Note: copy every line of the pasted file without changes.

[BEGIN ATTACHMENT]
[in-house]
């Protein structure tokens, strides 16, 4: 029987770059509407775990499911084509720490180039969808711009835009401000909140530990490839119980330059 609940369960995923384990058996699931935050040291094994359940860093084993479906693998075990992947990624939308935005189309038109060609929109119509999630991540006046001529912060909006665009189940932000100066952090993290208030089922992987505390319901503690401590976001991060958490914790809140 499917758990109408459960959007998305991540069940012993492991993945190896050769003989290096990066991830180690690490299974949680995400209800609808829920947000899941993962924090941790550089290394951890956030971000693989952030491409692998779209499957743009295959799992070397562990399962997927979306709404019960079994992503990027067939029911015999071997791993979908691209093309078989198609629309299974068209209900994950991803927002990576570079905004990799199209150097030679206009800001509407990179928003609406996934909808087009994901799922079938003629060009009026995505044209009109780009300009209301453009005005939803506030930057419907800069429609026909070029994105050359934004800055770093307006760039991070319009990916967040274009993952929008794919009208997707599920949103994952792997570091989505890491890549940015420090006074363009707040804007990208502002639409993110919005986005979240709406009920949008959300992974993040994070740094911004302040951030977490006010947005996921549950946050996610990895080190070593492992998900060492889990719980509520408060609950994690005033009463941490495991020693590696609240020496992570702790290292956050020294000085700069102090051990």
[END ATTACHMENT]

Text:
[in-house]
């Protein structure tokens, strides 16, 4: 029987770059509407775990499911084509720490180039969808711009835009401000909140530990490839119980330059 609940369960995923384990058996699931935050040291094994359940860093084993479906693998075990992947990624939308935005189309038109060609929109119509999630991540006046001529912060909006665009189940932000100066952090993290208030089922992987505390319901503690401590976001991060958490914790809140 499917758990109408459960959007998305991540069940012993492991993945190896050769003989290096990066991830180690690490299974949680995400209800609808829920947000899941993962924090941790550089290394951890956030971000693989952030491409692998779209499957743009295959799992070397562990399962997927979306709404019960079994992503990027067939029911015999071997791993979908691209093309078989198609629309299974068209209900994950991803927002990576570079905004990799199209150097030679206009800001509407990179928003609406996934909808087009994901799922079938003629060009009026995505044209009109780009300009209301453009005005939803506030930057419907800069429609026909070029994105050359934004800055770093307006760039991070319009990916967040274009993952929008794919009208997707599920949103994952792997570091989505890491890549940015420090006074363009707040804007990208502002639409993110919005986005979240709406009920949008959300992974993040994070740094911004302040951030977490006010947005996921549950946050996610990895080190070593492992998900060492889990719980509520408060609950994690005033009463941490495991020693590696609240020496992570702790290292956050020294000085700069102090051990």